A smart healthcare social media policy is detailed and thorough, covering every scenario employees are likely to encounter in the social media arena. However, it's equally important to be clear and concise; a social media policy that's 20 pages long or reads like an archaic legal document isn't likely to be read and understood by employees.
Finding the right balance isn't always easy, so here are five examples from established healthcare organizations. While every healthcare social media policy should be specifically tailored to the organization, these samples will help you get started and demonstrate an effective balance between specificity and brevity.
- Mayo Clinic: The Mayo Clinic's social media policy spells out exactly what sort of activities it covers, then goes on to instruct employees on the form of expression, necessity of observing privacy and other organizational guidelines, friend request policies, prohibition on endorsements and general guidelines on propriety--all in fewer than 500 words. It's an excellent example of a policy that covers the bases without being unnecessarily wordy or complex.
- Ohio State University Medical Center: OSU opted to include more background and detail in its social media materials, but avoided getting employees bogged down in lengthy and confusing documents by breaking the information into three documents: a social media philosophy, participation guidelines and a social media participation policy. One key addition in the Medical Center materials is a brief statement of possible consequences for violation of the policy/guidelines.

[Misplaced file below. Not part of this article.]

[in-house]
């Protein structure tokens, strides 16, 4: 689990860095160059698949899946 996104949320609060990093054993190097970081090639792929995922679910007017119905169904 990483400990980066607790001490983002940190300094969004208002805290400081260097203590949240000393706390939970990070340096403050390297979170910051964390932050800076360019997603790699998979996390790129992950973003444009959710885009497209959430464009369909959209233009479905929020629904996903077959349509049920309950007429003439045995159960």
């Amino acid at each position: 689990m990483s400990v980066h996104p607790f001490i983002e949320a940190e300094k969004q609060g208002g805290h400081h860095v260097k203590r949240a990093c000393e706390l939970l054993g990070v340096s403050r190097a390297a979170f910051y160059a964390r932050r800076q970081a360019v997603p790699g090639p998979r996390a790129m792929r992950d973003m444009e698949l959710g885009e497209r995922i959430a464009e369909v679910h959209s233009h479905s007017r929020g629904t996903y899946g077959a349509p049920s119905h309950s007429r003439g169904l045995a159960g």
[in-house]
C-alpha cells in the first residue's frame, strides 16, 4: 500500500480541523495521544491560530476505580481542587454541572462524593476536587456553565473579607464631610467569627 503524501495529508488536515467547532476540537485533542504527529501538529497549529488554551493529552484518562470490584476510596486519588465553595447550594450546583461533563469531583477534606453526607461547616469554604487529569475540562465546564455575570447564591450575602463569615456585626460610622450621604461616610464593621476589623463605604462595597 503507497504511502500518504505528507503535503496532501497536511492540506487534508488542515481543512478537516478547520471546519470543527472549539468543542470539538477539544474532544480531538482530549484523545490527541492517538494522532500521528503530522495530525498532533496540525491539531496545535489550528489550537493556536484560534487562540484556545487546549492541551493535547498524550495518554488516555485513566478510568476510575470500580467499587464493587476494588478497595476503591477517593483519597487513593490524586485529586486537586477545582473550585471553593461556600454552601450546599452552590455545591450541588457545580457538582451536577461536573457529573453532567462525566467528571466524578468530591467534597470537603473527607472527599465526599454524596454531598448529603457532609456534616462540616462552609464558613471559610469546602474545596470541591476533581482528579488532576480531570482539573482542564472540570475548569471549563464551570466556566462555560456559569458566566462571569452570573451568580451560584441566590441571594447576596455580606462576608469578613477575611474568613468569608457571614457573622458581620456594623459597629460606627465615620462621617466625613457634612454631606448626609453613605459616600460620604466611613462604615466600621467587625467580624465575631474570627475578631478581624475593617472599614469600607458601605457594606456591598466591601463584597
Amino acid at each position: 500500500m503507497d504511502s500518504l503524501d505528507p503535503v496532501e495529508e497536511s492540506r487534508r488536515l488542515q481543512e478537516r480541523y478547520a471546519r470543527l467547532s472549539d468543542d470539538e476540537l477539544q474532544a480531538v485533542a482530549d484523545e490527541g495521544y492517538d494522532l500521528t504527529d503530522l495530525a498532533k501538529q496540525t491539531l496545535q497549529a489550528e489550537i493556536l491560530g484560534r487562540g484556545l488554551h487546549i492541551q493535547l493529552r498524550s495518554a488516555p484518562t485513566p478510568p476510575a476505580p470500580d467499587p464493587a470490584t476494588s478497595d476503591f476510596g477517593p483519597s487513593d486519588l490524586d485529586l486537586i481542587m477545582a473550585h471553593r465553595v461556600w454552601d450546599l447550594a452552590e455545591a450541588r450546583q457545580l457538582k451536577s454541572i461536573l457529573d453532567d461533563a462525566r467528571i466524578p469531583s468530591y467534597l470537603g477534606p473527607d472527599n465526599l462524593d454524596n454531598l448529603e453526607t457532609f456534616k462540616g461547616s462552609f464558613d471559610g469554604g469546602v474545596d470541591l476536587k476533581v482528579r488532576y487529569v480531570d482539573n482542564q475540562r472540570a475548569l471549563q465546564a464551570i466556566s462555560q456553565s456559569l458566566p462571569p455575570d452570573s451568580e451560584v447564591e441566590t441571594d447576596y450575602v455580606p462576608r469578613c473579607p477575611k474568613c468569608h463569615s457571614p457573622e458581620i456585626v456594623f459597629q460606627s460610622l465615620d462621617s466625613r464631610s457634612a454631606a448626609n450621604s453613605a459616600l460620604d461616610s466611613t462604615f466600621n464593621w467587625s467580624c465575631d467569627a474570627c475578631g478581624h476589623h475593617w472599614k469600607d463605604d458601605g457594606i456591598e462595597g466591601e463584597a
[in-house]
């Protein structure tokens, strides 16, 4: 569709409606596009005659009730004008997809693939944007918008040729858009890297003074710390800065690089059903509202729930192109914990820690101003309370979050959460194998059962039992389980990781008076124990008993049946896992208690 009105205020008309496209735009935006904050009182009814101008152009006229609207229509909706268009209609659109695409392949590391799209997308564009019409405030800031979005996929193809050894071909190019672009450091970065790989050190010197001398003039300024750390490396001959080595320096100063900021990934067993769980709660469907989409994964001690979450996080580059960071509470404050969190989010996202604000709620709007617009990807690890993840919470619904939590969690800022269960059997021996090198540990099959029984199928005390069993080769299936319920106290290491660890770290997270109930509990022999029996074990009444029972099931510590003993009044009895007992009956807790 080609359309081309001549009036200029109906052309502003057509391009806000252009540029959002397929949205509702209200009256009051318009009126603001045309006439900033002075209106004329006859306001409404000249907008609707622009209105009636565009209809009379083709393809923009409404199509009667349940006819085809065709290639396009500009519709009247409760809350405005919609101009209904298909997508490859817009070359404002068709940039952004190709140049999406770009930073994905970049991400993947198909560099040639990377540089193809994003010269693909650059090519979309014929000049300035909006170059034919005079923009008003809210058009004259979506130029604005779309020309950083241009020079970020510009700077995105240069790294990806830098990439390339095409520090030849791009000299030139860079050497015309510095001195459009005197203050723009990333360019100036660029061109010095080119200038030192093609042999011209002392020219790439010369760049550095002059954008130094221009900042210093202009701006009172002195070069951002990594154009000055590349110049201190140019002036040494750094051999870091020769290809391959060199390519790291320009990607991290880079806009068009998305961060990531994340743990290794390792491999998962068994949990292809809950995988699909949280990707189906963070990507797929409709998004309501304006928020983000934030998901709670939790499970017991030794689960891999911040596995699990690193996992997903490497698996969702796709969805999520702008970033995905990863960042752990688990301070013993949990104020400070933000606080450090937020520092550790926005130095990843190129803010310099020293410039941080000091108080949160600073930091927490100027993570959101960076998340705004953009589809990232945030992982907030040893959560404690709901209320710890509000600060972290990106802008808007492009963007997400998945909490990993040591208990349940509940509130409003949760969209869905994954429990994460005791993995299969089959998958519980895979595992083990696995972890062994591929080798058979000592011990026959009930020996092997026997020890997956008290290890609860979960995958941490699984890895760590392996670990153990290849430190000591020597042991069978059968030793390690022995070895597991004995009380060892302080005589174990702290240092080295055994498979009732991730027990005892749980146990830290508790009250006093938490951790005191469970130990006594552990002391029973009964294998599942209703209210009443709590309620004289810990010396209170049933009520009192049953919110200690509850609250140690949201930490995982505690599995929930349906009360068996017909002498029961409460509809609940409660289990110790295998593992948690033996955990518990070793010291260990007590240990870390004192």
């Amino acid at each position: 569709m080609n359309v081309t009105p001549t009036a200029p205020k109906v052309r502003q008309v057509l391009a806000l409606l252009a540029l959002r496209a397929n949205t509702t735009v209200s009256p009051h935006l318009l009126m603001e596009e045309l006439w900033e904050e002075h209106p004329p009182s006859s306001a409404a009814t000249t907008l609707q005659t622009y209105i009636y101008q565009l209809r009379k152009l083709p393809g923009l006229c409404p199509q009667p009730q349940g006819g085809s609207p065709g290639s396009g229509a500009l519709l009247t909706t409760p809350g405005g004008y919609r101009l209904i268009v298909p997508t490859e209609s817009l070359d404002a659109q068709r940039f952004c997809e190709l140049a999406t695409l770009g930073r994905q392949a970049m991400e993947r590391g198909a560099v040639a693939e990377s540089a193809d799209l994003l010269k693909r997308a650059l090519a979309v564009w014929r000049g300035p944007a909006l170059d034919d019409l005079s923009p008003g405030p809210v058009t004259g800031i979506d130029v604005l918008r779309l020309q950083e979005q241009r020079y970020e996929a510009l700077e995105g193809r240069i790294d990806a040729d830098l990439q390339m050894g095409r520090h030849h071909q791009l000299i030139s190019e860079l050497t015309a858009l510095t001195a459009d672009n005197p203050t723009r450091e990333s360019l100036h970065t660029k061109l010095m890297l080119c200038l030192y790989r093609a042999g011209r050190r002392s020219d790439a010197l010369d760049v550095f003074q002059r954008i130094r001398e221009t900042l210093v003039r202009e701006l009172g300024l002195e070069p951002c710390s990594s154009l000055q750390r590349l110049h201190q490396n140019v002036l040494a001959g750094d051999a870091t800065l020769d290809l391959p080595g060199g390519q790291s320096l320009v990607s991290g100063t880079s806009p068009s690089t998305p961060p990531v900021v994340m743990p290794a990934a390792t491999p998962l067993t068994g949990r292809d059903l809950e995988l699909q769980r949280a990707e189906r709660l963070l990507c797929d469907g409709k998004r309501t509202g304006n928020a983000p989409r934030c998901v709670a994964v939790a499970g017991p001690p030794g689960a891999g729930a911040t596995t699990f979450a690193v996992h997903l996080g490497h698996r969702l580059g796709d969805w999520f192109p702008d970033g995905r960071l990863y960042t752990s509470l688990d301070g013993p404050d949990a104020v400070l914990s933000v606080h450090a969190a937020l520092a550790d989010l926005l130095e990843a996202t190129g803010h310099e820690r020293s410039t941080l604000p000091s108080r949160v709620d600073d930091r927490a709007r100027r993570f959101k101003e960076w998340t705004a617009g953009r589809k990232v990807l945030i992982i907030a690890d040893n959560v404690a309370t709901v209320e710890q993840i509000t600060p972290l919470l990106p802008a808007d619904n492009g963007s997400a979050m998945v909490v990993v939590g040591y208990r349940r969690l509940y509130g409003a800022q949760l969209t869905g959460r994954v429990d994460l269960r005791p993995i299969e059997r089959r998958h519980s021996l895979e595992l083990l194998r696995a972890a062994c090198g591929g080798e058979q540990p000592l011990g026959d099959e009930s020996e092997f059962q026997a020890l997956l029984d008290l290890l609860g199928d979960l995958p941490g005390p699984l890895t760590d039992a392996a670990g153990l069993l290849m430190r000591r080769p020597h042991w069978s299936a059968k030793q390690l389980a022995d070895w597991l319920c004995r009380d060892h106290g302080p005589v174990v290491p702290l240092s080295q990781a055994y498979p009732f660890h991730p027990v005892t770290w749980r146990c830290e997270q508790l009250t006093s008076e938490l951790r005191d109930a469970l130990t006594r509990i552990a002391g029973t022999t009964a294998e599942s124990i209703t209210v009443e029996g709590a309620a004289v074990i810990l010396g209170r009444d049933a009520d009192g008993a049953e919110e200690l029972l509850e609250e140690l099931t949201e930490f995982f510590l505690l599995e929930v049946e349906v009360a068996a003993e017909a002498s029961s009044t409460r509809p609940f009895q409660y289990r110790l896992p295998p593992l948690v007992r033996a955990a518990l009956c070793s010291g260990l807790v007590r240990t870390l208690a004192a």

- Cleveland Clinic: Like the Mayo Clinic, Cleveland Clinic keeps its policy concise. The single page document includes eleven enumerated points. The Clinic does elaborate in one area not covered in so much detail in many other organization's policies, setting forth a long list of specifically prohibited activities ranging from copyright violations to profanity. If you're formulating a healthcare social media policy, numbered paragraph 4 in the Cleveland Clinic policy is worth a look.
- Vanderbilt University Medical Center: Vanderbilt's policy runs a bit toward legalese, but it provides clear steps for situations not covered by some other policies, such as a process to follow if contacted by media--a situation much more likely to occur in the age of social media than in earlier eras. Vanderbilt also provides a "social media toolkit," including Best Practices, to help staff and students comply with the policy and make safe, effective use of social media.
- Sutter Health: Sutter is a different type of healthcare organization than the others listed, and that's reflected in its social media policy. It's by far the longest and most detailed on the list here, and includes not only guidelines for employees but management responsibilities with regard to social media. It's worth reviewing not only for its thoroughness, but because Sutter goes all out in making the information accessible to employees, supplementing its very detailed policy with a Social Media Tip Sheet and even a video available on YouTube.
The best social media policy will be one crafted specifically for your organization; adopting someone else's policy wholesale won't provide the best protection for you or the best guidance for your employees. However, that doesn't mean that you can't take advantage of the legwork already done by other organizations to ensure that you're covering all critical issues and presenting your guidelines in the most effective way for your employees.
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